Although we have no way of knowing for sure exactly how good the Z6’s hybrid-detect autofocus system will be, it’s clear that with 273 points, Nikon is pushing hard to make this camera appealing for action photographers. If they managed to get the Z6’s performance up to the same standard as the D750’s 51-point phase-detect system, or better, this camera will be a force to be reckoned with in wildlife and sports photography. Perhaps it is the “miniature D5 full-frame camera” we have wanted ever since the D700 filled that role ten years ago.
It is also worth pointing out that the Z6 has a different layout than the D750, and you may or may not prefer its new design. Some of the ergonomic elements, like the joystick and dedicated AF-On button, definitely are improvements over the D750 – but other changes might be more polarizing. Personally, I like the look of the right-hand dominant controls, although I’ll wait until I use a Z6 in person before saying anything more definitive than that.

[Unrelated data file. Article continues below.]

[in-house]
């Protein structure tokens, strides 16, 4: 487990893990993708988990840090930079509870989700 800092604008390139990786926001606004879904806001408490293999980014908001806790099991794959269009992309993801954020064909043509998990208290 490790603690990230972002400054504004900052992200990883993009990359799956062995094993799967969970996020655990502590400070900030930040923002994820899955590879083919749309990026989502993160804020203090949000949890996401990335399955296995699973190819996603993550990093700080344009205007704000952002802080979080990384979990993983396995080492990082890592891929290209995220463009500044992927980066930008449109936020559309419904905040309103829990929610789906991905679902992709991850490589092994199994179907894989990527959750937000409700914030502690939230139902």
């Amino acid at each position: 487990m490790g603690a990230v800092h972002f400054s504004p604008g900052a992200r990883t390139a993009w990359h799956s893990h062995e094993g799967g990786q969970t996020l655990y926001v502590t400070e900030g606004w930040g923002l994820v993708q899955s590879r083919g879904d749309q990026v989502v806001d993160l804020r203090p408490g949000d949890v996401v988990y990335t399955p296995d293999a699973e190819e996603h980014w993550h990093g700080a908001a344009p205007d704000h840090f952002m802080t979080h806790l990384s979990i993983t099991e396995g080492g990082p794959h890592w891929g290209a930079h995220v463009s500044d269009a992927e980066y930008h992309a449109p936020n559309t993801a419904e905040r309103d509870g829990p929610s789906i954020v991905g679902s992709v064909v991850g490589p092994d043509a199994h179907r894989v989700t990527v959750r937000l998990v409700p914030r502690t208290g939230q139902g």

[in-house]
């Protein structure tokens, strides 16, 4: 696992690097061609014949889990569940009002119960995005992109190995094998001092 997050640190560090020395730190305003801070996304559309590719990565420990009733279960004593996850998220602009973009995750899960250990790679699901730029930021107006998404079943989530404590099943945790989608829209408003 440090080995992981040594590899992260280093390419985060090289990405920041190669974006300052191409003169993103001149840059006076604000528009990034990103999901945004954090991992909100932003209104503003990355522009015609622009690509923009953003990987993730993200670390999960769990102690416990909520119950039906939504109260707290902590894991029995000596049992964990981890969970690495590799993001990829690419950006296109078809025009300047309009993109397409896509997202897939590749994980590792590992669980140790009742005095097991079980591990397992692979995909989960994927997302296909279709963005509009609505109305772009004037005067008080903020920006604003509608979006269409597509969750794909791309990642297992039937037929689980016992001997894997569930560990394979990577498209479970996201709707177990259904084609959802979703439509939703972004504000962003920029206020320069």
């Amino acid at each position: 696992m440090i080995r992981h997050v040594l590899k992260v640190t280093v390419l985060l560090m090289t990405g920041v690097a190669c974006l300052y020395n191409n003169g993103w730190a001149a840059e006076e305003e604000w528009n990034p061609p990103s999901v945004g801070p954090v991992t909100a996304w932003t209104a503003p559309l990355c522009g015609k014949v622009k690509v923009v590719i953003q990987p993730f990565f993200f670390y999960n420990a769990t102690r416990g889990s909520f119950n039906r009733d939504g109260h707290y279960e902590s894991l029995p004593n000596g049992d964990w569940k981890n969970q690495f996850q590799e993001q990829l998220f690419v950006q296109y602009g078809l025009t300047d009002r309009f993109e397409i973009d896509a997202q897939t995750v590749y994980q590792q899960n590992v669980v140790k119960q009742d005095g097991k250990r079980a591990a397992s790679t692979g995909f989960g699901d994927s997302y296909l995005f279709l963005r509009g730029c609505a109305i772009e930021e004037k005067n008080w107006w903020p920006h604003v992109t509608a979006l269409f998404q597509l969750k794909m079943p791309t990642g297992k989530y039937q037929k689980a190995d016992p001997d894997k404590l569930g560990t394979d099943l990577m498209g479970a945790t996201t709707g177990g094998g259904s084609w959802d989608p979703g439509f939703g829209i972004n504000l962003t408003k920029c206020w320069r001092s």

To top it all off, some rumors are saying that Nikon’s new sensors in the Z6 and Z7 will be more advanced than their DSLR counterparts. Although that would be quite a feat – the 24 MP sensor on the D750 is already remarkable – it’s certainly something that we are excited to test at Photography Life.
Which Camera Should You Get?
Despite all the excitement surrounding these Z6 features, the Nikon D750 remains one of the best cameras on the market (easily making our list of the top 10 DSLRs today). Sure, it’s been out for almost four years now – but if you can’t get good photos with the D750, the Z6 won’t save the day.